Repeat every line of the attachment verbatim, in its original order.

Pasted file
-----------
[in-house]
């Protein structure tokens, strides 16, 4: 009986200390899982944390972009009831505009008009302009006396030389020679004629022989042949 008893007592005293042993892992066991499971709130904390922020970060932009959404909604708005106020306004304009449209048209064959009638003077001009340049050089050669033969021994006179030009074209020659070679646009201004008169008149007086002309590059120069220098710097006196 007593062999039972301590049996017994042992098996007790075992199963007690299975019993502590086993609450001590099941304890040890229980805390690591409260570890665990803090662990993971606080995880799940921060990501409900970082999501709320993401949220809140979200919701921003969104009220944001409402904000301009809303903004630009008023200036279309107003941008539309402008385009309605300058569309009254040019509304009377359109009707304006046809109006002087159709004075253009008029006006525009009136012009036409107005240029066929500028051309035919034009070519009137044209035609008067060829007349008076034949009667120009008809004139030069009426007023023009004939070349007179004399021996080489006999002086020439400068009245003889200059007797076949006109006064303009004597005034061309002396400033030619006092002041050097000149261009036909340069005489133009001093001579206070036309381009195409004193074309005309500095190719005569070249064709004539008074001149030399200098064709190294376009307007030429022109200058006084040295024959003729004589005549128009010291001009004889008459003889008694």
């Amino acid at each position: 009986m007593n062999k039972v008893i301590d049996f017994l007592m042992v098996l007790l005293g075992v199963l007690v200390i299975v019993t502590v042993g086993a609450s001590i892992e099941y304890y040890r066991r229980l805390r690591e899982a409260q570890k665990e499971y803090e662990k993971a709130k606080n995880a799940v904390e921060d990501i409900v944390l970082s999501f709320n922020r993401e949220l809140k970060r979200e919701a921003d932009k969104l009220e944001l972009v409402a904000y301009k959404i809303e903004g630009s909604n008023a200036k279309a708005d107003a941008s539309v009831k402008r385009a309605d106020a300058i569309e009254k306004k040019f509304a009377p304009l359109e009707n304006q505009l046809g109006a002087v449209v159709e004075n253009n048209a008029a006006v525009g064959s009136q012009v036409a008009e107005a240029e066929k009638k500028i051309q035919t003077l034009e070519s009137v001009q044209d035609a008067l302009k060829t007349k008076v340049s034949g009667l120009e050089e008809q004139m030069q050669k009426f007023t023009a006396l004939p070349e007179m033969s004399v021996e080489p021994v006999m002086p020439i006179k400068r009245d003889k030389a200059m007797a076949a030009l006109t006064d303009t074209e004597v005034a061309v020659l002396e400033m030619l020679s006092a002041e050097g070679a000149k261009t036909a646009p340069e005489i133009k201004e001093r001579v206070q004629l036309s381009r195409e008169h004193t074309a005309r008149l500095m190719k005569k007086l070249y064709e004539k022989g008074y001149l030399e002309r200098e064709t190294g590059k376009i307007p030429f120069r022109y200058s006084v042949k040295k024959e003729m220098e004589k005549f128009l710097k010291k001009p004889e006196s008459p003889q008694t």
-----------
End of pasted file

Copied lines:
[in-house]
């Protein structure tokens, strides 16, 4: 009986200390899982944390972009009831505009008009302009006396030389020679004629022989042949 008893007592005293042993892992066991499971709130904390922020970060932009959404909604708005106020306004304009449209048209064959009638003077001009340049050089050669033969021994006179030009074209020659070679646009201004008169008149007086002309590059120069220098710097006196 007593062999039972301590049996017994042992098996007790075992199963007690299975019993502590086993609450001590099941304890040890229980805390690591409260570890665990803090662990993971606080995880799940921060990501409900970082999501709320993401949220809140979200919701921003969104009220944001409402904000301009809303903004630009008023200036279309107003941008539309402008385009309605300058569309009254040019509304009377359109009707304006046809109006002087159709004075253009008029006006525009009136012009036409107005240029066929500028051309035919034009070519009137044209035609008067060829007349008076034949009667120009008809004139030069009426007023023009004939070349007179004399021996080489006999002086020439400068009245003889200059007797076949006109006064303009004597005034061309002396400033030619006092002041050097000149261009036909340069005489133009001093001579206070036309381009195409004193074309005309500095190719005569070249064709004539008074001149030399200098064709190294376009307007030429022109200058006084040295024959003729004589005549128009010291001009004889008459003889008694």
């Amino acid at each position: 009986m007593n062999k039972v008893i301590d049996f017994l007592m042992v098996l007790l005293g075992v199963l007690v200390i299975v019993t502590v042993g086993a609450s001590i892992e099941y304890y040890r066991r229980l805390r690591e899982a409260q570890k665990e499971y803090e662990k993971a709130k606080n995880a799940v904390e921060d990501i409900v944390l970082s999501f709320n922020r993401e949220l809140k970060r979200e919701a921003d932009k969104l009220e944001l972009v409402a904000y301009k959404i809303e903004g630009s909604n008023a200036k279309a708005d107003a941008s539309v009831k402008r385009a309605d106020a300058i569309e009254k306004k040019f509304a009377p304009l359109e009707n304006q505009l046809g109006a002087v449209v159709e004075n253009n048209a008029a006006v525009g064959s009136q012009v036409a008009e107005a240029e066929k009638k500028i051309q035919t003077l034009e070519s009137v001009q044209d035609a008067l302009k060829t007349k008076v340049s034949g009667l120009e050089e008809q004139m030069q050669k009426f007023t023009a006396l004939p070349e007179m033969s004399v021996e080489p021994v006999m002086p020439i006179k400068r009245d003889k030389a200059m007797a076949a030009l006109t006064d303009t074209e004597v005034a061309v020659l002396e400033m030619l020679s006092a002041e050097g070679a000149k261009t036909a646009p340069e005489i133009k201004e001093r001579v206070q004629l036309s381009r195409e008169h004193t074309a005309r008149l500095m190719k005569k007086l070249y064709e004539k022989g008074y001149l030399e002309r200098e064709t190294g590059k376009i307007p030429f120069r022109y200058s006084v042949k040295k024959e003729m220098e004589k005549f128009l710097k010291k001009p004889e006196s008459p003889q008694t």